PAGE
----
• Oulunkylä Pop and Jazz Conservatory starts in Helsinki.
  • The record shop Epe’s starts in Tampere. A few years later it is accompanied by Poko Rekords which will nurture countless domestic rock performers.
  • ”Sininen ja valkoinen” (Blue and White): pop singer Jukka Kuoppamäki wins the Rostock schlager festival in East Germany for second year in a row.
  • EMI becomes the first multinational company to establish a branch in Finland.


  • Hector (Herra Mirandos), Juice Leskinen (Juice Leskinen & Coitus Int.) and Dave Lindholm (Sirkus) mark the breakthrough of Finnish-speaking rock.
  • Marion’s ”Tom tom tom” reaches number six in Eurovision Song Contest. It will remain Finland’s highest entry until 2006.
  • Beginning of Finnish rock nostalgia: Rauli ”Badding” Somerjoki’s ”Fiilaten ja höyläten” (orig. Reelin’ and Rockin’) and Jussi & The Boys’ Mä tahdon rokata (I Wanna Rock) mark Fifties rock’n’roll revival.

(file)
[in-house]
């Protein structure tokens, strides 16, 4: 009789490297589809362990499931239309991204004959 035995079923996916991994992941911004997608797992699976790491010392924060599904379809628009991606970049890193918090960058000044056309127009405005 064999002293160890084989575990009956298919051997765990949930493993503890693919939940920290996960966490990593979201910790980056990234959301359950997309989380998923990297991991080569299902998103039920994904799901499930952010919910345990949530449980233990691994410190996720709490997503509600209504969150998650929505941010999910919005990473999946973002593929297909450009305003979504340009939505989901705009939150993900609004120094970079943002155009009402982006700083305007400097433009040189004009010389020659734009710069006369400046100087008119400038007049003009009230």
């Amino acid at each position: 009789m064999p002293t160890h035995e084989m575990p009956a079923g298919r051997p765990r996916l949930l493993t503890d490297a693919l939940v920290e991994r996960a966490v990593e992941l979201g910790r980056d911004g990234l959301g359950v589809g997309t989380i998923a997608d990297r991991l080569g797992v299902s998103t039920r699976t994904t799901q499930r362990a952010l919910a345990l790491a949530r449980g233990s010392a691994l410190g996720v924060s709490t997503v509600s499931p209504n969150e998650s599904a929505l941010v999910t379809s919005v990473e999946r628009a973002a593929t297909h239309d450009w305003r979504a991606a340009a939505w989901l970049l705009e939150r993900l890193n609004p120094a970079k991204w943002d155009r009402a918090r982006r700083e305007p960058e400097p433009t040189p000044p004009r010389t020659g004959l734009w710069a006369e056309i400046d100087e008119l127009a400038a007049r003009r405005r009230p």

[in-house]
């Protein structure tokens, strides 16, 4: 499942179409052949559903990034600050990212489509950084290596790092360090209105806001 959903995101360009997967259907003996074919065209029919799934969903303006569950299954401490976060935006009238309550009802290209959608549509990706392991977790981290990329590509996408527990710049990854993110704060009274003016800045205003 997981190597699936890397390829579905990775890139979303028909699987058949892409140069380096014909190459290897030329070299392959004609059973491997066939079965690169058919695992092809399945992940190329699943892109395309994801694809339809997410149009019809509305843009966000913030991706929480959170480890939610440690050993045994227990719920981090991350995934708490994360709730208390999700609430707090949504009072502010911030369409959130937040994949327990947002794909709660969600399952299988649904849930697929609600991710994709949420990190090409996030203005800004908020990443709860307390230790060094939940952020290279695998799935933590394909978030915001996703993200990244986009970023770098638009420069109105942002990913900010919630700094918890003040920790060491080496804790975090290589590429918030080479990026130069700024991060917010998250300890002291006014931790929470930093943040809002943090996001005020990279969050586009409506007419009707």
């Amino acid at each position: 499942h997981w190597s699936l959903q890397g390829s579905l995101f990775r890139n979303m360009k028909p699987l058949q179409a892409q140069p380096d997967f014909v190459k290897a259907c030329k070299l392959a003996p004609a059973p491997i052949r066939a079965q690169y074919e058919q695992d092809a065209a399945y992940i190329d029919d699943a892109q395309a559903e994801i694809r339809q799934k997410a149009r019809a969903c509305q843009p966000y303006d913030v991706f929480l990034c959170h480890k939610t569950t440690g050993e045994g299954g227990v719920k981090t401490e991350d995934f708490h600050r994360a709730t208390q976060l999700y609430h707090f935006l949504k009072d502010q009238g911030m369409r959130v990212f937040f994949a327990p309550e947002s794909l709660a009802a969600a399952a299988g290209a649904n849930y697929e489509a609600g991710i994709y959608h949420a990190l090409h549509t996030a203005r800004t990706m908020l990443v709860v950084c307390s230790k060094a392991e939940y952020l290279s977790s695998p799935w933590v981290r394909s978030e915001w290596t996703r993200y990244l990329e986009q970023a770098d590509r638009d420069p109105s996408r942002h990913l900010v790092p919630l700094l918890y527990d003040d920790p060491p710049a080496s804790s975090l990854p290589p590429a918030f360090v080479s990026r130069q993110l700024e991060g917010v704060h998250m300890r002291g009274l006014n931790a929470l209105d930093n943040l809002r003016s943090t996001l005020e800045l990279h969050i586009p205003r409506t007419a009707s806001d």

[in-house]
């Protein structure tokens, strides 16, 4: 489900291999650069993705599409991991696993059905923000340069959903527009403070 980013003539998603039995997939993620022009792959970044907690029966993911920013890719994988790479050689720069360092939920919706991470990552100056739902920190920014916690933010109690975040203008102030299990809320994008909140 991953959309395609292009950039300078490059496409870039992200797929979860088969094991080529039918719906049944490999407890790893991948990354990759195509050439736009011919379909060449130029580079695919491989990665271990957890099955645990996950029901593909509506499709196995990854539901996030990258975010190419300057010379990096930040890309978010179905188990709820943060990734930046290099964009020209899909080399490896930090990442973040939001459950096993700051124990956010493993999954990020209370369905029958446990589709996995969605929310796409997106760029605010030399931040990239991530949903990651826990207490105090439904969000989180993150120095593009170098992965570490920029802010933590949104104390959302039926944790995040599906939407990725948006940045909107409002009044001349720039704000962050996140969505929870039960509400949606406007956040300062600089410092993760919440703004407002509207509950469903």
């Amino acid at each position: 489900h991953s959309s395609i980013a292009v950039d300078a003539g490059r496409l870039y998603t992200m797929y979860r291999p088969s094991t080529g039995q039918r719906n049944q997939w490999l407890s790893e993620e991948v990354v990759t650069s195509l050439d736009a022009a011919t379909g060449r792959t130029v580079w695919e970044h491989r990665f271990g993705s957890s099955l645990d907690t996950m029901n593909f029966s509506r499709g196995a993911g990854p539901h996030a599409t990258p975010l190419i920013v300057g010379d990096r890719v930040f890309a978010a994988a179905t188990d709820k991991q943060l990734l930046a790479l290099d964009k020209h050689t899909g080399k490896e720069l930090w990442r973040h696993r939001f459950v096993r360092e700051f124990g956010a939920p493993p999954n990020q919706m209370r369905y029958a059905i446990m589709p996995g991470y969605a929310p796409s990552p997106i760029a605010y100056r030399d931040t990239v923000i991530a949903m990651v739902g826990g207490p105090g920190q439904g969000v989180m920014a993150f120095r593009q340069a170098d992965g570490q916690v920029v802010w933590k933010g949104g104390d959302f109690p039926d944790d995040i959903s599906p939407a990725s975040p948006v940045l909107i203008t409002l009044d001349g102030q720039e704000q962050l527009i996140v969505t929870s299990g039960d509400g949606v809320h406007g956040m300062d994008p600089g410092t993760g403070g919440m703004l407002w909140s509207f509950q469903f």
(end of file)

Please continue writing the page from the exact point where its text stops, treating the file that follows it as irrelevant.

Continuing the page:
• Augusto Pinochet's takeover in Chile has a musical effect to Finland: leftist ”uusi laulu” (new song) movement is organized.
  • Markets expand: more than two million copies of recordings are sold.


  • Power trio Hurriganes release their classic hard rock album Roadrunner.


  • Cover song fever at its height: eleven songs out of sixteen in the best-selling Finnhits 2 collection are foreign by origin.
  • Rock magazine Soundi is launched.
  • Progressive rock group Wigwam releases Nuclear Nightclub for new British label Virgin after winning interest in the UK.
  • Jazzy folk group Piirpauke fuse traditional Karelian music, jazz and modern sounds: “Konevitsan kirkonkellot” (Church Bells of Konevitsa).
  • Hullujussi and Sleepy Sleepers take pop parody to its limit.
  • Ruusuja hopeamaljassa (Roses in Silver Vase), an album by schlager/humppa singer Erkki Junkkarinen, is the top-seller of the year.


  • An example of tourism and nostalgia: Taiska’s “Mombasa”.
  • CBS becomes the second multinational music company to open a branch in Finland.